Majority of bar opposed to big changes to articling: report

More than half of those involved in the Law Society of Upper Canada’s articling task force consultations strongly opposed major changes to articling despite roughly one in seven law students being unable to find articling positions by 2013, an interim report on the issue indicates.

“We do appreciate the difficulty of some law students who are unable to find articling positions but at the same time we want gradual changes that will maintain what the vast majority of what our members think is a very valuable step to becoming a lawyer,” says Michael Davies, Ottawa director of the Criminal Lawyers’ Association, which made suggestions during the law society’s consultation process.

Task force chairman Tom Conway produced the interim report during Convocation on May 24. As part of the report, the task force consulted with members of the province’s legal community earlier this year. They discussed articling as it currently stands as well as four additional training options.

The options include maintaining articling as it currently stands; replacing a pre-licensing transition requirement with a post-licensing one; and abolishing articling in favour of a practical legal training course.

Other options involved maintaining the status quo with quality-assurance improvements and a choice of either an articling placement or a practical legal training course taken after or during law school.

The task force’s interim report found that of the 125 public submissions it gathered between December and March, a small minority of practitioners, legal organizations, and law students were in favour of changing articling substantively. The report notes almost none were in favour of abolishing articling.

Of those who wanted substantive changes to articling, the majority were from equity-seeking groups who felt law students from racialized and minority communities have faced significantly more barriers during the articling shortage.

“Articling is frightfully important to ensuring competency among lawyers,” says Donald McChesney, a lawyer in Newmarket, Ont., who participated in the law society’s consultation process.

“In my opinion, the law society is totally missing the boat here. There’s a good reason why a lawyer who has more experience is more expensive. They know how to do what actually needs to be done.”

The task force reported a three-percentage-point increase in Ontario’s articling shortage during Convocation proceedings on April 26. According to the update, roughly one in seven law students will be unable to find
an articling position by 2013.

Hispanic Ontario Lawyers Association member Guillermo Schible, who participated in the law society’s consultation process, says the problem likely stems from Ontario’s law schools.

“The articling placement shortage has been created by increased enrolment by Ontario law schools and increased . . . foreign-trained lawyer candidates over the last few years,” he says.

“The market has absorbed most of these additional articling candidates. It has become clear that the market cannot continue doing so.”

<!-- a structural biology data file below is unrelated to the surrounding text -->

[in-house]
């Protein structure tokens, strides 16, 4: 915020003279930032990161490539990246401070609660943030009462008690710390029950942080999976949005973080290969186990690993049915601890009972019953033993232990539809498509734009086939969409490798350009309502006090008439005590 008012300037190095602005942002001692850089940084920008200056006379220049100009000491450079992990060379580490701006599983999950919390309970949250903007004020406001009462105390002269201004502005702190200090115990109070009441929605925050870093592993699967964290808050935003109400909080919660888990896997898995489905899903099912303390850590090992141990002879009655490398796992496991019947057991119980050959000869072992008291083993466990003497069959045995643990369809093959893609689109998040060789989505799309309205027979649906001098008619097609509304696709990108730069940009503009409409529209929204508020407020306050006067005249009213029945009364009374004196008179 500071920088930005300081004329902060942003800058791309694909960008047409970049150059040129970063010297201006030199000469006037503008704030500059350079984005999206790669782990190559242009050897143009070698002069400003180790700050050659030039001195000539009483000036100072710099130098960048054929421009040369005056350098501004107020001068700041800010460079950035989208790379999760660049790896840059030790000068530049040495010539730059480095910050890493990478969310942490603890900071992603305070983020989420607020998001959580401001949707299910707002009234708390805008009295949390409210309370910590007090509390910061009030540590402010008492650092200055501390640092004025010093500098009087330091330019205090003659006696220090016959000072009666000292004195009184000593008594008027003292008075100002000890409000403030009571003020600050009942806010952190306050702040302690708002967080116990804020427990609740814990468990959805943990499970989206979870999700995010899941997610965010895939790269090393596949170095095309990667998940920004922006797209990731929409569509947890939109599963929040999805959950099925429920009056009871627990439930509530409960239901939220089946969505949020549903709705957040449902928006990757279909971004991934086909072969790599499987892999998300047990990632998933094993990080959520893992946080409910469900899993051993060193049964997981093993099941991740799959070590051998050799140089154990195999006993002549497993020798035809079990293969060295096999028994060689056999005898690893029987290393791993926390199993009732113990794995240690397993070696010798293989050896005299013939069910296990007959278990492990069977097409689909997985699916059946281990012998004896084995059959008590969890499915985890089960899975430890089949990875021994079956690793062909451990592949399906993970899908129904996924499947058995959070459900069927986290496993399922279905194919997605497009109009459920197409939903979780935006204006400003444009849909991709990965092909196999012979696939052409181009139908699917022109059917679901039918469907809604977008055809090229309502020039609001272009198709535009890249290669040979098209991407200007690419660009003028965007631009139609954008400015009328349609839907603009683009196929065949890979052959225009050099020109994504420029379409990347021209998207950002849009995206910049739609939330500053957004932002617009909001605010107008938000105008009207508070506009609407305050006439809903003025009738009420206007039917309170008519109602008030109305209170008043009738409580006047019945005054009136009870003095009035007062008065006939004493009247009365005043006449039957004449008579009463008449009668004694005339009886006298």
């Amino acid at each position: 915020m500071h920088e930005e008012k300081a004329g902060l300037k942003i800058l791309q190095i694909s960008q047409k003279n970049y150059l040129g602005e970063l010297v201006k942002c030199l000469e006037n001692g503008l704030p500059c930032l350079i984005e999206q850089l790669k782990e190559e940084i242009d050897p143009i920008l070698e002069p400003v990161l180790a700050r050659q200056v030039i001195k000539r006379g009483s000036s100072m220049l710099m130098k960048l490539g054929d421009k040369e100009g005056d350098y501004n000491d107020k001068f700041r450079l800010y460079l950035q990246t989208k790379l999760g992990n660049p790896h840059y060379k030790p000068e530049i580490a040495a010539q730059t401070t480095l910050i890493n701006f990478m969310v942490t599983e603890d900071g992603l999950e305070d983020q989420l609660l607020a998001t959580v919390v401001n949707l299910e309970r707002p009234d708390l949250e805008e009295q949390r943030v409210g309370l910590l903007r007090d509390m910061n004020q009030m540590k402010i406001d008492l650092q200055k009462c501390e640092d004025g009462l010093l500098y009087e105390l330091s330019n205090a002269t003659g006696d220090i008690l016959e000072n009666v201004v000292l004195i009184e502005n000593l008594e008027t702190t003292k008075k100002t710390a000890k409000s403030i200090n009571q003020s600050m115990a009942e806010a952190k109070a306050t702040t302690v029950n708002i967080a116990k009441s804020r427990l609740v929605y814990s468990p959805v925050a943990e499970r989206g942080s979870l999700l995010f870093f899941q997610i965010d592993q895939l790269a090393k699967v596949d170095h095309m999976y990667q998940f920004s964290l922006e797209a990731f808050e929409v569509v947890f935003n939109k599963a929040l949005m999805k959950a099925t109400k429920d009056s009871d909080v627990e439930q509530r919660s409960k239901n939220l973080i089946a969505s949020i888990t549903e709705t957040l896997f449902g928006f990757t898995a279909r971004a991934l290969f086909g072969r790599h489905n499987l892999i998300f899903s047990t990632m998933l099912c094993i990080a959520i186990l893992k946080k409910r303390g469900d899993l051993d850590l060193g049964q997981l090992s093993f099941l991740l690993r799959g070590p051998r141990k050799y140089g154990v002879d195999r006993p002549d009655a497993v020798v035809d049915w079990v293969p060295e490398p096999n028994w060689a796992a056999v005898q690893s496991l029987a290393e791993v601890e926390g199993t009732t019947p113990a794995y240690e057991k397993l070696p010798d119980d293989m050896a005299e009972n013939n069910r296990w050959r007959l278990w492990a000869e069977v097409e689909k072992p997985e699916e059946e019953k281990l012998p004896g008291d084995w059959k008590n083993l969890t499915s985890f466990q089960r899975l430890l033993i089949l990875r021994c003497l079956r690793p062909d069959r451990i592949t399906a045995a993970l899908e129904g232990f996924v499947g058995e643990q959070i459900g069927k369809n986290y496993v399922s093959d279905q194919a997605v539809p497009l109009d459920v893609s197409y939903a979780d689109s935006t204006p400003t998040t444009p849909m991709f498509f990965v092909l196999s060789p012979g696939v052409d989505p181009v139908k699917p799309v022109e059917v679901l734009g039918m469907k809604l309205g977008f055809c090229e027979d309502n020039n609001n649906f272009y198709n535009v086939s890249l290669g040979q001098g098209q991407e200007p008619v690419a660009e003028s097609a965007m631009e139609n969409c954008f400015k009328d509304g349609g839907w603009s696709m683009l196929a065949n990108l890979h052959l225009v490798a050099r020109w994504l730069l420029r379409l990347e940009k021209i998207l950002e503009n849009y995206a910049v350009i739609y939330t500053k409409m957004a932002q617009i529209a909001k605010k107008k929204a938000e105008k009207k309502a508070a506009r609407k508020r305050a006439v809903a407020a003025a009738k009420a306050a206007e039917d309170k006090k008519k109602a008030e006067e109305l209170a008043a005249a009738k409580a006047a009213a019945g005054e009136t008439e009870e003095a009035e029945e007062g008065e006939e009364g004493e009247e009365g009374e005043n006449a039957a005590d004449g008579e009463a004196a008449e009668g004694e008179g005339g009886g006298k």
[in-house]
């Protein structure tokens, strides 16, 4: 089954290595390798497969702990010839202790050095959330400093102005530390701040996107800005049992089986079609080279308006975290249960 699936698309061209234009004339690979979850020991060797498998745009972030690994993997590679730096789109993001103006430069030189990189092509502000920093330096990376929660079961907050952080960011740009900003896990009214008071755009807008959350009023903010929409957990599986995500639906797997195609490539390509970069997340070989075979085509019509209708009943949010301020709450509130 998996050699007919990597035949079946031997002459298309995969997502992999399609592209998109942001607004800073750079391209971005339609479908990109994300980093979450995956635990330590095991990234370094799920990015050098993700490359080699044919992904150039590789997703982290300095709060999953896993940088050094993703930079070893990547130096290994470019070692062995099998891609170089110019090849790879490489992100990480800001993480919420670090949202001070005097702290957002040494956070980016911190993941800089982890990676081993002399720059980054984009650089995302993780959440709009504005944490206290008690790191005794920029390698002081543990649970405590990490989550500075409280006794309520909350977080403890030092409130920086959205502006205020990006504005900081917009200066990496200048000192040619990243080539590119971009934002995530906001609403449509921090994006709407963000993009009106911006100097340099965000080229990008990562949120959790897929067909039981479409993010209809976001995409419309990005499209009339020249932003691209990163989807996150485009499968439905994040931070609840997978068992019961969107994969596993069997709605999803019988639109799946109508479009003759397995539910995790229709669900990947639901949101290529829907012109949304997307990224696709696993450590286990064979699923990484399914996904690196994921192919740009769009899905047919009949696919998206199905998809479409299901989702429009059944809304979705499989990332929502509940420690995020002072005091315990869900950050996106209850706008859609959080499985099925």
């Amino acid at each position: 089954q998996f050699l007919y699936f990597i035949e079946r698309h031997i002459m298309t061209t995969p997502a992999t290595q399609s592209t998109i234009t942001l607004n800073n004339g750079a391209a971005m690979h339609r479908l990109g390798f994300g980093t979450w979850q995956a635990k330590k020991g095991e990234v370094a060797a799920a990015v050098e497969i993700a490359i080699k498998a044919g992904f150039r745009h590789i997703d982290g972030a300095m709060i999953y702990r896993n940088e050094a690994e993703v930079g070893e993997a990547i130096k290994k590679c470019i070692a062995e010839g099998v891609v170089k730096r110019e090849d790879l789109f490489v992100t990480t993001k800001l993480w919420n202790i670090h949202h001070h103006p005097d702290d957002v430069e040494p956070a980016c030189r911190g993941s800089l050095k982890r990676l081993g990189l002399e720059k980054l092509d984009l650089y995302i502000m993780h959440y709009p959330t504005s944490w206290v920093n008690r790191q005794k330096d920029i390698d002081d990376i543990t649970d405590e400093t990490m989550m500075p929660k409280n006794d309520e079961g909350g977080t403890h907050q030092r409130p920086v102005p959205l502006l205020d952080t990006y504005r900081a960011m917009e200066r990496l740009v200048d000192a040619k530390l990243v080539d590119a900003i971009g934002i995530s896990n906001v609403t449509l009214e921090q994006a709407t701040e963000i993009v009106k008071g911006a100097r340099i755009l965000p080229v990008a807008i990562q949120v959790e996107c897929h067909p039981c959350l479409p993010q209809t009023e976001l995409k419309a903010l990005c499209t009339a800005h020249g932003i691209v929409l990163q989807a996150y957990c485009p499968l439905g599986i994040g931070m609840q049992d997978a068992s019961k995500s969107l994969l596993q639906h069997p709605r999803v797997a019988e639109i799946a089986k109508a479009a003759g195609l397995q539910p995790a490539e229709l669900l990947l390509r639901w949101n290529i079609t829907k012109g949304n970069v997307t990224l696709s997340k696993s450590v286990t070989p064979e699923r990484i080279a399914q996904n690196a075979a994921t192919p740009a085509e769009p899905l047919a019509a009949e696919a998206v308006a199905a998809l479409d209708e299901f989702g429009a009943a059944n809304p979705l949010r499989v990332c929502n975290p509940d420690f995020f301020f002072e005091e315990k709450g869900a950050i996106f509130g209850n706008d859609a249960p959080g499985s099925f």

But Paul Calarco, a criminal defence lawyer in Toronto, says although there are significant problems with articling, it would be a “terrible idea” to get rid of it entirely. Instead, he points to the issue of articling costs.

“I was disappointed to see that the report didn’t come to terms with the costs that are associated with hiring an articling student,” says Calarco, who notes many small firms and sole practitioners can’t afford to pay articling students.

Calarco calls the idea that law students should article for free “repulsive” and says it won’t solve the problem anyway.

“We can’t assume that all law students are supported by well-heeled parents,” says Calarco. “If we can charge lawyers premiums to get certain organizations out of debt, why can’t we do that for articling students?”

According to the report, some of the suggestions to the task force included lobbying Legal Aid Ontario to develop financial incentives for lawyers to hire articling students; working with law schools to decrease the number of students they accept; and matching services for positions.

“What I came away with after reading the report was the conclusion that the law society has a very large challenge ahead of it,” says County & District Law Presidents’ Association chairman Michael Johnston.

Johnston notes some of CDLPA’s suggestions to the task force included a break in fees for lawyers in remote areas to allow them to hire more law students and a new class of licence.

McChesney echoes Johnston’s suggestions. He notes many small firms and lawyers who practise in remote areas will continue to face significant difficulties without changes to articling.

“Our profession is dying on the vine in smaller areas,” says McChesney. “Articling students have become too expensive. We have to compete with the international firms and the larger firms in metropolitan areas.”

McChesney also suggests that limiting the amount lawyers can pay an articling student may help keep small and large firms on an even playing field.

For his part, Schible says the report’s suggestion of a practical legal training course presents a challenge as well.

“Although [practical legal training courses] may address the articling placement shortage, they do not address discrimination-related concerns. . . . If people with blue skin cannot find articling positions because of discrimination, one answer is to allow people with blue skin to pay $10,000 for a course. We can and must do better than that.”

For more, see "Articling crisis gets worse." To vote in this week's poll question on articling, see the Law Times homepage.

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